Despite coming from a smaller vendor, the AberNAS 128 boasts outstanding features. This well-designed system would be a great choice for many small business and workgroup applications and, to back it up, Aberdeen offers an impressive, five-year parts and labor warranty; though the system must be returned to the factory for service. Extended on-site service contracts are available, and free 9-to-5 telephone support is provided for the full five years. Aberdeen also has a standing offer of a free, 10-day trial period on any of its storage or server systems.

www.aberdeeninc.comPrimeArray Systems FlexNAS 6800E XT The most expensive system we tested, priced at $4,975, the FlexNAS 6800E XT offers a number of high-end features, such as dual power supplies and multiple NICs, but its performance was below par. PrimeArray offers other NAS systems with faster processors and SATA disks that would likely offer better performance than this model, but those may not have offered the same features or matched our price requirements.

The FlexNAS we tested came with a 1.26-GHz Pentium III processor, 512 MB of RAM, and four 250-GB PATA drives mounted in hot-swappable drive trays. The 4U rackable chassis offers dual Gigabit Ethernet NICs, redundant power supplies and room for two 5.25-inch optical or tape drives as well as four extra drive trays for additional PATA hard disks. The hardware RAID controller supports RAID 0, 1 and 5 with hot spares, and dynamic, on-the-fly RAID expansion up to the system's 2-TB maximum volume.

Initial network configuration can be done with the front-panel LCD interface, and the custom NAS OS can be accessed from a Web browser or a Windows management client. The base system offers all the necessary features to control file management, security and virus protection, but many of the high-level features, such as snapshots, certain backup-related items and tape library support, require additional licensing.

For such an expensive system, its performance was disappointing. Only the Infrant ReadyNAS, which sells at almost one-fourth the price, did worse. It's likely that the system's below-average performance is the result of the use of older PATA drive technology, in combination with the older and slower Pentium III processor. Furthermore, though the dual NIC configuration supports load balancing, enabling it resulted in a decrease in performance.

On the plus side, the FlexNAS offers a number of unique, CD/DVD-based features, such as disk imaging, caching and sharing, and tools for disk writing and data archiving. These require additional licensing. The FlexNAS system also offers SmartSync block-level data replication, and the optional SmartExtend feature lets you cluster up to 10 FlexNAS systems--up to 26 TB of capacity on one logical server. Although this system would have performance problems in larger environments, its expansion capabilities and CD/DVD options are well-suited for smaller environments with mixed-media requirements. PrimeArray offers a one-year warranty, with an optional two-year or three-year extended warranty. Phone and e-mail technical support are available from 9 a.m. to 6 p.m. ET, Monday through Friday. PrimeArray provides no on-site support services.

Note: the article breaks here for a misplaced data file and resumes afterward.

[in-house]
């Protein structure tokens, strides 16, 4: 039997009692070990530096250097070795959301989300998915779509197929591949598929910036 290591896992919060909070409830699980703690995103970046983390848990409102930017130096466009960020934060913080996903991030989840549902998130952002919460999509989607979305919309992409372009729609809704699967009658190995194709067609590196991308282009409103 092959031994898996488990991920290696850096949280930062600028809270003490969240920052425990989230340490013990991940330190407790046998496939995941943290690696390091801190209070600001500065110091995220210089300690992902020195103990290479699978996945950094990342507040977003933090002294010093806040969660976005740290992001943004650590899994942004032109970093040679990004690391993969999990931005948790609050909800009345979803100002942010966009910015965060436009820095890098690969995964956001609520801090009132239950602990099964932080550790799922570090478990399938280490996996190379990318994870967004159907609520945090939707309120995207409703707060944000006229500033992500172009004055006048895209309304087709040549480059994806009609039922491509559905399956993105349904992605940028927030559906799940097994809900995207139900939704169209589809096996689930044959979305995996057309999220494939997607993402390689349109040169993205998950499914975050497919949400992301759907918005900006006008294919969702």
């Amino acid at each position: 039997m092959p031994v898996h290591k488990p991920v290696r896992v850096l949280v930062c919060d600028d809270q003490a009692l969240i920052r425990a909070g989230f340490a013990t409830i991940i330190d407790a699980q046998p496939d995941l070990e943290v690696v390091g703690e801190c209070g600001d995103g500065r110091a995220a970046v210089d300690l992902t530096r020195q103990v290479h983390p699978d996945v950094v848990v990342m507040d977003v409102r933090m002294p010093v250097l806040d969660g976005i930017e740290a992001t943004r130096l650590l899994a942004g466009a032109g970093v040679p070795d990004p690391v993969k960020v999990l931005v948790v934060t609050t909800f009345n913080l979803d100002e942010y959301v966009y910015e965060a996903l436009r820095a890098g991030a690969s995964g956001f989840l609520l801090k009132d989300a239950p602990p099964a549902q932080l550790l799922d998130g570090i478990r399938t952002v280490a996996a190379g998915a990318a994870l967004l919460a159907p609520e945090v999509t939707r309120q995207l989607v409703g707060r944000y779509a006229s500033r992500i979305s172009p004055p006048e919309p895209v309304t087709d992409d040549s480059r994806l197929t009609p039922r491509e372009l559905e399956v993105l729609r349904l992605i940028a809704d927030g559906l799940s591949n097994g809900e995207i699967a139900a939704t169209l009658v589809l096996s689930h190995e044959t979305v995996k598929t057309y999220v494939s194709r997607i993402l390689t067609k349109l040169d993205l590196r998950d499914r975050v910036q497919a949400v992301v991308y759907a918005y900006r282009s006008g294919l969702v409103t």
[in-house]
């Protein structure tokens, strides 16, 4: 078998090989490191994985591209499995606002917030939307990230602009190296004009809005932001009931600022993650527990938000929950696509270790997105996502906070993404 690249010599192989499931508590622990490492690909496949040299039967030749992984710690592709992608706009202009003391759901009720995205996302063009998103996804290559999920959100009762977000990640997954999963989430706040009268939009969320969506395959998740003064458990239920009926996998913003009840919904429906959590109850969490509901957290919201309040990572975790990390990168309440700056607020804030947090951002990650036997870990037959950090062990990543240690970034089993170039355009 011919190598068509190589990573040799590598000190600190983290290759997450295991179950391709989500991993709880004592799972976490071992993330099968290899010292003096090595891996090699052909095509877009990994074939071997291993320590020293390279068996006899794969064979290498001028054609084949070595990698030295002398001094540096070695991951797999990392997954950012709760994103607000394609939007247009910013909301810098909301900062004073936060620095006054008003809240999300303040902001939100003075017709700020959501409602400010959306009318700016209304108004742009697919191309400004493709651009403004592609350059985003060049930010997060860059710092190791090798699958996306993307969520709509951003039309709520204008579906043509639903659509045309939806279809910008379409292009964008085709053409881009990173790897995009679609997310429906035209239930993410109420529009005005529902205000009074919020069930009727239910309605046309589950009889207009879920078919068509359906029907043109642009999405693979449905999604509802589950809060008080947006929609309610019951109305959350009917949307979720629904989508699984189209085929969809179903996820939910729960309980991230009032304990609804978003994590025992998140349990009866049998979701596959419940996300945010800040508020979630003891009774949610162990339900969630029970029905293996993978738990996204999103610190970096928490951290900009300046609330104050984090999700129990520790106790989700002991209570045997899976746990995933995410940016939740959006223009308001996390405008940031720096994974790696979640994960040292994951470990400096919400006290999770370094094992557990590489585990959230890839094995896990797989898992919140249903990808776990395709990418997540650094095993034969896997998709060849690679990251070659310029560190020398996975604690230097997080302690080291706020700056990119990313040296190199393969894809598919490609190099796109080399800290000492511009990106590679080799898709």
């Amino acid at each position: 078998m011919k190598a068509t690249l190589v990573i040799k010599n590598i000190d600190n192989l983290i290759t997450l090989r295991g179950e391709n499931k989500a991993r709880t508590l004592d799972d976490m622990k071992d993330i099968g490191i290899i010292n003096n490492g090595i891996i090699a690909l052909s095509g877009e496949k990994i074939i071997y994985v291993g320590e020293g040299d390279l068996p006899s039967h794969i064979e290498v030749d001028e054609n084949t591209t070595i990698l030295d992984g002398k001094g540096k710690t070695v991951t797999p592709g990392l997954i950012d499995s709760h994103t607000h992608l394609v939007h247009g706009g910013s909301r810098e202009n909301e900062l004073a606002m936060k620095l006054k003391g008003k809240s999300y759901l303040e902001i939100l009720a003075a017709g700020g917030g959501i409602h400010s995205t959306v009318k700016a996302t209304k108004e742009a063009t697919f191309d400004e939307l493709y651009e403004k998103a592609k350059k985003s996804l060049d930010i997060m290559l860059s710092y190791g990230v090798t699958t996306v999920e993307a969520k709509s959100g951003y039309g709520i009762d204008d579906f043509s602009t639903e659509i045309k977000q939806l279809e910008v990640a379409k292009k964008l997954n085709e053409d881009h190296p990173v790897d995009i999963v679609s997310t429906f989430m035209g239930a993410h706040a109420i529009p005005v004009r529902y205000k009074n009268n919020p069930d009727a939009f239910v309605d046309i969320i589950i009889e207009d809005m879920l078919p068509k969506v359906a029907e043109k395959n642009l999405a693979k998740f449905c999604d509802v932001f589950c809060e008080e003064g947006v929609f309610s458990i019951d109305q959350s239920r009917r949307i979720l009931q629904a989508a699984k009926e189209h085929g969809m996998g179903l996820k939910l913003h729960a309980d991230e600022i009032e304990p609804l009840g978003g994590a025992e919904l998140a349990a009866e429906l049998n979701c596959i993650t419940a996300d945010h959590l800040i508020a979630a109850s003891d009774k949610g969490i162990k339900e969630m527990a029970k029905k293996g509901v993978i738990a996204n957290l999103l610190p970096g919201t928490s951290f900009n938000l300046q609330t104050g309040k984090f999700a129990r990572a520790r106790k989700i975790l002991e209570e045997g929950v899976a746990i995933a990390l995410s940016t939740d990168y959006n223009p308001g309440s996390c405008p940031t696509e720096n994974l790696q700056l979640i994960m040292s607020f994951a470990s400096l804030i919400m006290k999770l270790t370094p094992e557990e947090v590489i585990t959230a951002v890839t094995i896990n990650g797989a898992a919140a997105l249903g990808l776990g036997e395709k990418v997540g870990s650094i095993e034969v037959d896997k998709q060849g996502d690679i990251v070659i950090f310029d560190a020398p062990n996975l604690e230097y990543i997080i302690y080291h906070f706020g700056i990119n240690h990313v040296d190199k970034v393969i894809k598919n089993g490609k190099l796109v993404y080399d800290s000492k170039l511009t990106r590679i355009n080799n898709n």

Infrant Technologies ReadyNAS NV Inexpensive NAS options have proliferated in the past two years, but the ReadyNAS NV is one of the few low-cost systems that met our criteria. At nearly one-third the price of its closest neighbor, the unit surprised us with a substantial set of storage features, and though its performance was the lowest of our test systems, it really wasn't that far out of line--especially when you take into account its diminutive, $1,299 price tag.

The ReadyNAS NV measures only 8 inches by 5 inches by 9 inches, and is based a single RAIDiator 2 storage processor that manages all system functions, including hardware RAID, Ethernet and USB I/O. The RAIDiator NAS firmware resides on an internal 64-MB flash card, and the system has 256 MB of RAM, a single Gigabit Ethernet port and four hot-swappable 250-GB SATA hard disks that sit neatly behind its front door. The disk system offers RAID 0, 1 and 5 with hot spares, along with Infrant's proprietary X-Raid technology, which supports automatic volume expansion if you choose to migrate to larger drives later.The first surprise from Infrant was a nifty management application called RAIDar, which scans your network for any available ReadyNAS systems and presents them in a window--complete with address information and status indicator lights. From there you can log directly into the Web management interface, where we found features rivaling many of those in our other NAS systems. The system offers all the same protocols, security management, snapshot and system-monitoring capabilities, but Infrant adds some useful services, such as multimedia streaming, one-touch backups and automatic USB data transfers from Flash media.